Open main menu

Richard Gordon Hatcher (born July 10, 1933) is an American politician. On January 1, 1968, he became the first African-American mayor of Gary, Indiana. He and Carl Stokes (who was elected mayor of Cleveland on the same day) became, on November 7, 1967, the first two black elected mayors of cities of more than 100,000 people.

Richard G. Hatcher
Richard Hatcher 1967 (a).jpg
Hatcher in 1967
Mayor of Gary, Indiana
In office
January 1, 1968 – January 1, 1988
Preceded byA. Martin Katz
Succeeded byThomas V. Barnes
Vice-Chairman of the Democratic National Committee
In office
Personal details
Richard Gordon Hatcher

(1933-07-10) July 10, 1933 (age 86)
Michigan City, Indiana, U.S.
Political partyDemocratic
Alma mater


Hatcher was born in Michigan City, Indiana. He received a B.S. degree in business and government from Indiana University and a bachelor of law with honors in criminal law in 1956 and a J.D. from Valparaiso University School of Law in 1959. After moving to Gary, Indiana, Hatcher began practicing law in East Chicago, Indiana. In 1961, he began serving as a deputy prosecutor for Lake County, Indiana, until he was elected to Gary's City Council in 1963. He was the first and only freshman elected president of the City Council in Gary's history.

Elected in 1967, Hatcher was inaugurated mayor of Gary in 1968 and served until 1987. During his tenure as mayor, he became internationally known as a fervent and prolific civil rights spokesman. Hatcher was known for developing innovative approaches to urban problems and for being a national and international spokesman for civil rights, minorities, the poor and America's cities. He often delivered speeches alongside Martin Luther King, Robert F. Kennedy, Jesse Jackson, and other historic proponents of the civil rights movement. On April 5, 1968, he addressed President Lyndon B. Johnson, along with a collection of politicians and civil rights leaders, on the topic of the King assassination the night before and pending civil unrest.[1][2]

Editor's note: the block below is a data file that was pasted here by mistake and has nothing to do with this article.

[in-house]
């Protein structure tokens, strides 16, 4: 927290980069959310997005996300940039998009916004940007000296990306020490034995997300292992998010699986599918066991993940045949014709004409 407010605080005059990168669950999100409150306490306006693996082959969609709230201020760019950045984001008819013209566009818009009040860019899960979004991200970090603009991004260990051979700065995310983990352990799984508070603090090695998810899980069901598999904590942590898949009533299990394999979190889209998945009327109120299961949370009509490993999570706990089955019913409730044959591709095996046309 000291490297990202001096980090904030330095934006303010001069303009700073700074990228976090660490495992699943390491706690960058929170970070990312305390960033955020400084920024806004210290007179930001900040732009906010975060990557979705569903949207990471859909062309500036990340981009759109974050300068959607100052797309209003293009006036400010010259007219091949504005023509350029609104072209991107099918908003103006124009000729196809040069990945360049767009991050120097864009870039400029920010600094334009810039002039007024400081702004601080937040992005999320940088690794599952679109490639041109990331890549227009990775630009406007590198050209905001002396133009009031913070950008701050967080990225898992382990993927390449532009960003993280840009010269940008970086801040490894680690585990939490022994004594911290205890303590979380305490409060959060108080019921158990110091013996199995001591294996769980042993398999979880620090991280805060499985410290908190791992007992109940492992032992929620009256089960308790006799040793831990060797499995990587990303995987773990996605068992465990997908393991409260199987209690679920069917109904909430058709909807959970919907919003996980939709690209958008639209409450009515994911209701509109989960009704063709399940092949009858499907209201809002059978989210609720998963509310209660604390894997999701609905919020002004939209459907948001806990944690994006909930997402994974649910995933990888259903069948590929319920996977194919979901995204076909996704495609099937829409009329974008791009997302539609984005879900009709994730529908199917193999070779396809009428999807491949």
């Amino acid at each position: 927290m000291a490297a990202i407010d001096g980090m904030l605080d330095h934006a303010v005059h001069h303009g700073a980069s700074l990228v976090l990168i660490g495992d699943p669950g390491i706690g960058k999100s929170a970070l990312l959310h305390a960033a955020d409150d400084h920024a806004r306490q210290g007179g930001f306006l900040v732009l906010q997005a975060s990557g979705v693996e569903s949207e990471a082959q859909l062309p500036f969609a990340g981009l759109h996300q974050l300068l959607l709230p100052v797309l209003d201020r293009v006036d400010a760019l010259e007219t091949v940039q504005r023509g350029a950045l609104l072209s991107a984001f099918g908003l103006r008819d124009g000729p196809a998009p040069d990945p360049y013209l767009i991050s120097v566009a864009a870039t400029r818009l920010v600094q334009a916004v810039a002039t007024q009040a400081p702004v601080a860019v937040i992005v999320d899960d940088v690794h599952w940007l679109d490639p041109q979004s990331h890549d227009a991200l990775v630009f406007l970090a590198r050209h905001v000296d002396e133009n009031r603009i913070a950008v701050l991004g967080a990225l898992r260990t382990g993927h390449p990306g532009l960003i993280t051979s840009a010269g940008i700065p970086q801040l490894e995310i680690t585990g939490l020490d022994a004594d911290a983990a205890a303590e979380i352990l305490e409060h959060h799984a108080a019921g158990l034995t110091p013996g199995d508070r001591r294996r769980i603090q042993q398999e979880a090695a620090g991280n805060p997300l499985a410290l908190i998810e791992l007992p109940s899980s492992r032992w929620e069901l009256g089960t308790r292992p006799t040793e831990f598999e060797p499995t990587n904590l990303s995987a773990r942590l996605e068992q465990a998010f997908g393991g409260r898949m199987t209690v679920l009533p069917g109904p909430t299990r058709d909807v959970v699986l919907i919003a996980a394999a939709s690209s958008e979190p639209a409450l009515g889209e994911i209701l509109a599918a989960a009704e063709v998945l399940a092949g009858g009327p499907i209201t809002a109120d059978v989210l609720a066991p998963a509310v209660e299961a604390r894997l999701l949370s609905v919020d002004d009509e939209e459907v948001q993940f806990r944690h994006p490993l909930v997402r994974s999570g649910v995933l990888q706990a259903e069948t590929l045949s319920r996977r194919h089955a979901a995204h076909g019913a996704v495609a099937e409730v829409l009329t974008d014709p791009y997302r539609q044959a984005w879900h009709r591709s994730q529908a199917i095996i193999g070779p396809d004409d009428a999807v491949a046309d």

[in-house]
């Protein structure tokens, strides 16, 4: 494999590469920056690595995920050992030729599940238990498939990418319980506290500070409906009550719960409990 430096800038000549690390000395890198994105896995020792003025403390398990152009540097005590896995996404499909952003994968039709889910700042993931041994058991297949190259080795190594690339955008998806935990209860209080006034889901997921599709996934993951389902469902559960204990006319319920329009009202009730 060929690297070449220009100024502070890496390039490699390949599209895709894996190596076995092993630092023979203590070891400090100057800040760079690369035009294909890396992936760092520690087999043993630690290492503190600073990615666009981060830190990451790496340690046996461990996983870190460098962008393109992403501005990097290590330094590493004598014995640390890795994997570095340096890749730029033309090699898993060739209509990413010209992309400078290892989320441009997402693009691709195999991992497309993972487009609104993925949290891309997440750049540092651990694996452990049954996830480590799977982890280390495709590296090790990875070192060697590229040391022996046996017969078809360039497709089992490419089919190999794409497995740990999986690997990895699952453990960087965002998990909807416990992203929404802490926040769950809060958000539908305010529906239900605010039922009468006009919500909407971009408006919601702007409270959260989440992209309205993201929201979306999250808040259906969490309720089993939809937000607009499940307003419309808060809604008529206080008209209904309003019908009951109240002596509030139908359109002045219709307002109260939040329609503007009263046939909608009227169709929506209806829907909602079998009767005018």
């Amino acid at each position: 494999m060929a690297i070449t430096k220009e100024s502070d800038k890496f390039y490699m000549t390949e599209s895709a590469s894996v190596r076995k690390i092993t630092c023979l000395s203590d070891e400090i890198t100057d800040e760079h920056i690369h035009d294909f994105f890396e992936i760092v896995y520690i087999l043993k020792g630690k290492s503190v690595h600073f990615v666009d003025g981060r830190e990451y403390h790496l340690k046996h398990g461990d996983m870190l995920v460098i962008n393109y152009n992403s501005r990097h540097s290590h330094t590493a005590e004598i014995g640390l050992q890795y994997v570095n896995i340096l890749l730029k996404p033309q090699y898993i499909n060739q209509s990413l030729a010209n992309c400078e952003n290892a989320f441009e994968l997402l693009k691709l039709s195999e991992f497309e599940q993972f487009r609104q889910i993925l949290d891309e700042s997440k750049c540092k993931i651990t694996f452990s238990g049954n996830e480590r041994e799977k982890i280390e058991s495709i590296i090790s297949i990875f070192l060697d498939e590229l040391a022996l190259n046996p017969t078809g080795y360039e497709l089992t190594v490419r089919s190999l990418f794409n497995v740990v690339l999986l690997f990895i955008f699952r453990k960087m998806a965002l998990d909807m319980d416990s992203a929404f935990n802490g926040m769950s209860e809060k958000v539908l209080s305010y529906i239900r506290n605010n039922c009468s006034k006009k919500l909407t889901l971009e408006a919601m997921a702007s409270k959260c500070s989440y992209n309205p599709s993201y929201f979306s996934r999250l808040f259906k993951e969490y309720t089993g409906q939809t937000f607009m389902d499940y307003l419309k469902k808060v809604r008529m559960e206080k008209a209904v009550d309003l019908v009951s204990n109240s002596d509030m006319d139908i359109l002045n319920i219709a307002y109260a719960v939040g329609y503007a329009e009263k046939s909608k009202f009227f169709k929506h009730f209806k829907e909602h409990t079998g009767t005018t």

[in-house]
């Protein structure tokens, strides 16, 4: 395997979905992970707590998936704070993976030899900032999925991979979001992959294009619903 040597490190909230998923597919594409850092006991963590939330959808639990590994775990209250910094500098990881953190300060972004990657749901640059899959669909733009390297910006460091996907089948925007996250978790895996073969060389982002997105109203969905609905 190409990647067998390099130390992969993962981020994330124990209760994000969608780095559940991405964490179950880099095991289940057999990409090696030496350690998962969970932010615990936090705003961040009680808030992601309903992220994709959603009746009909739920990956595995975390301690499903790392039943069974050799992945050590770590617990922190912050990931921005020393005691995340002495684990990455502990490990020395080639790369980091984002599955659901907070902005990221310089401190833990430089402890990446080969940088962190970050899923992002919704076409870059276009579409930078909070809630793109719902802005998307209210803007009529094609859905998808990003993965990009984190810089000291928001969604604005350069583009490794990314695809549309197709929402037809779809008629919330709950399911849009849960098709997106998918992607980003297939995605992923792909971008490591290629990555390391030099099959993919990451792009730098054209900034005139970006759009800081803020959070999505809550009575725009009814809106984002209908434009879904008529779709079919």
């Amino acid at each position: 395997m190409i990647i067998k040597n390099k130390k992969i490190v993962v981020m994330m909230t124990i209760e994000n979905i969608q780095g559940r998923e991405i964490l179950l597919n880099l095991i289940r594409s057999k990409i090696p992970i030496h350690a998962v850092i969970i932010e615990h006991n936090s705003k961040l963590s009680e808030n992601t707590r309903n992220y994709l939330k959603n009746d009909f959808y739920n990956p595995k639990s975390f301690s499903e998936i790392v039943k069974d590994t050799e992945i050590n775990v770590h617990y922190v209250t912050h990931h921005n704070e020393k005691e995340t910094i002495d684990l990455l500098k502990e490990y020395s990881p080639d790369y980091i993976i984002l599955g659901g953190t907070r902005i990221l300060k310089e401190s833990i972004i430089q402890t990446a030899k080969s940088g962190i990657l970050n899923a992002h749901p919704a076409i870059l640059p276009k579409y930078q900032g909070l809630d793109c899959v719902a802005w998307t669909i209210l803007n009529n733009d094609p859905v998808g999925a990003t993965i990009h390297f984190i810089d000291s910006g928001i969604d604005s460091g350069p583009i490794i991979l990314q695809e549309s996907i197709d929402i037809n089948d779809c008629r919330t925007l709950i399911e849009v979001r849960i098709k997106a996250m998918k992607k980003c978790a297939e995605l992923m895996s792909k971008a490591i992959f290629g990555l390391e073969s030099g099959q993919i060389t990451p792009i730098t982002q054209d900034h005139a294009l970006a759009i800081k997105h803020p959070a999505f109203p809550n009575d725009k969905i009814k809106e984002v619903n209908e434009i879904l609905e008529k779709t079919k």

In the 1984 U.S. presidential election, Mayor Hatcher served as the chairman for Jackson's campaign. He served as the Vice-Chairman of the Democratic National Committee from 1981 to 1985. In 1988, Hatcher started his own consulting firm, R. Gordon Hatcher & Associates. From 1988 to 1989, he worked as an Institute of Politics Fellow at Harvard University's Kennedy School of Government. He also began teaching political science at Roosevelt University in 1989 and later became a senior research professor at Valparaiso University, in 1991. In the summer of 1996, Hatcher taught a law course at Cambridge University in England. In 1991 he sought to retake his former position as mayor, unsuccessfully challenging incumbent Thomas Barnes in the Democratic primary.[3] He currently serves as an adjunct professor at Indiana University-Northwest.


  1. ^ Kotz, Nick (2005). "14. Another Martyr". Judgment days : Lyndon Baines Johnson, Martin Luther King Jr., and the laws that changed America. Boston: Houghton Mifflin. p. 417. ISBN 0-618-08825-3.
  2. ^ Johnson, Lyndon Baines (5 April 1968). "182 – Letter to the Speaker of the House Urging Enactment of the Fair Housing Bill". American Presidency Project. Retrieved 19 July 2012. We should pass the Fair Housing law when the Congress convenes next week.
  3. ^ "Indiana Elections 1991. Voters boot mayors in Muncie,". Northwest Indiana Times. 6 November 1991. Retrieved 11 September 2019.

External linksEdit